Carly was a very serious student of the Bible. She listened to the Pastor’s sermon every week and followed up with research to find Bible quotations that would illustrate and supplement the weekly message given by the Pastor. In Hypocrites by LuAnne Turnage, we meet Carly as she attempts to get in serious morning study before husband Paul woke up and prepared for work. Luckily, Paul was knowledgeable of Bible verses and could direct her studies. She had so many questions.
In Peace and Goodwill by LuAnne Turnage, we have a short horror story of medical research run amok. The night should have been a great one for Senator Ted Stone. His signature bill, one he had worked for with all his strength had passed. He had worked hard in the Senate and hard at home. His wife Carol had not supported him at home and, from her elevated position of morality bolstered by religious faith, had even opposed him. It didn’t help that the new law had the unfortunate title Mandatory Flu Vaccine Bill 666, it further incited the ultra-religious fanatics.
After completing the novel Sedition and writing the review below, I want to emphasize that (IMO) this is a highly recommended five-star Amazon read I label a Political Horror Thriller. At 615 pages, it created havoc with my reading schedule. It was scary enough that I woke up in the middle of the night to continue reading. I will post most of my comments on Amazon, but this paragraph and the final two rant paragraphs below will appear only on my blog. This book affected me more than anything I read last year (2018). I don’t want to make a comparison to this year because it is only February.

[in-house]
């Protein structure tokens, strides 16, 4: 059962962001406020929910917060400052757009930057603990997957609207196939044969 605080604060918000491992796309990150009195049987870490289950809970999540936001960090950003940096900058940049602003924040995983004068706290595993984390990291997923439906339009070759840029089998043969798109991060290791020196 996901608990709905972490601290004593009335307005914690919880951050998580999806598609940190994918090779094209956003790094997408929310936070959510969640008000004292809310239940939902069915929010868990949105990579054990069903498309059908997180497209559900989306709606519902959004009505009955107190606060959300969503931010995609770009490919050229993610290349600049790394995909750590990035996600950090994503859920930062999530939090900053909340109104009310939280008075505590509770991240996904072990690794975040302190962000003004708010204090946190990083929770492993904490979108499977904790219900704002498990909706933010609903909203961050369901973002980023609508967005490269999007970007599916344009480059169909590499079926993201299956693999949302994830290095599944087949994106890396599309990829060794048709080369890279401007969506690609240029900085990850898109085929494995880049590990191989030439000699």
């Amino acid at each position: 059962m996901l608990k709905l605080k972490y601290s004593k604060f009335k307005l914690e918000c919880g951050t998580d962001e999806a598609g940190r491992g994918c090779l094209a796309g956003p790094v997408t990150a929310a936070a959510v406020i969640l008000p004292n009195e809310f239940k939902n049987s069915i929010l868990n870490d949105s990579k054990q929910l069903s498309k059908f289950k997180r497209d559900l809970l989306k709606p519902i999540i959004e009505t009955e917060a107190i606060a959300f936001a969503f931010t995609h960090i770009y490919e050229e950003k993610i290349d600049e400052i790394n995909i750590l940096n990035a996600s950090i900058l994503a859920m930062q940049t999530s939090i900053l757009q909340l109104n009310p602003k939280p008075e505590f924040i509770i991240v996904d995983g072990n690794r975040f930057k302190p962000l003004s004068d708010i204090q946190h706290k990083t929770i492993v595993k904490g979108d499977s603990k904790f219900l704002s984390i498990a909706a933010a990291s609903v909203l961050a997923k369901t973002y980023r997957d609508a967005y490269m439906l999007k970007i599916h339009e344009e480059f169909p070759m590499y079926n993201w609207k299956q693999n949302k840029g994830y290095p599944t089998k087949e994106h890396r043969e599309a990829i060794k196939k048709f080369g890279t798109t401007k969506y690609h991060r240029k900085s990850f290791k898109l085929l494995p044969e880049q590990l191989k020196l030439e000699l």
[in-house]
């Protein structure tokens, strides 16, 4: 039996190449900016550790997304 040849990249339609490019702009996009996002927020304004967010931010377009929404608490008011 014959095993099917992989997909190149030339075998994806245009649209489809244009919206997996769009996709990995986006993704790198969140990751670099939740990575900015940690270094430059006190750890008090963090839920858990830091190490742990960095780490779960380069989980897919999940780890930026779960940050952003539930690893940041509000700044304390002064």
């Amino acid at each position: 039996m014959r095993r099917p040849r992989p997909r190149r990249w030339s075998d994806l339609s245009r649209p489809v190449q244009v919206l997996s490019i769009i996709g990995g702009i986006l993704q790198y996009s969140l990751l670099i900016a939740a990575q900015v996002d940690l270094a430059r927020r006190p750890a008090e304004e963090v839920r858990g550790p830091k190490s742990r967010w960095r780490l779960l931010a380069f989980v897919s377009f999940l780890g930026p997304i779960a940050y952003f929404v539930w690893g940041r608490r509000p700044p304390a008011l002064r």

The House of Twelve by Sean Davies will deceive the reader many times. The idea seems familiar. Twelve people wake up in a house but can’t remember how they got there. They don’t know each other and can’t figure out a connection that will tie them together. It is almost as if they had been drugged, kidnapped, and imprisoned in one house. That they were imprisoned is obvious from many indicators. Doors are steel, reinforced, and locked. Where there should be windows, the glass has been replaced by thick constructions of brick. And on a coffee table in the living room, there is a document with House Rules. The first one says they will never be allowed to escape, the second rations the food and water, and the third relates to their imminent deaths. There is constant background music; think elevator music. Each evening at 2300 the music will stop, and one person must die. The victim can die by suicide or be killed by others. If no selection or volunteer happens before 2400, gas will kill all of them.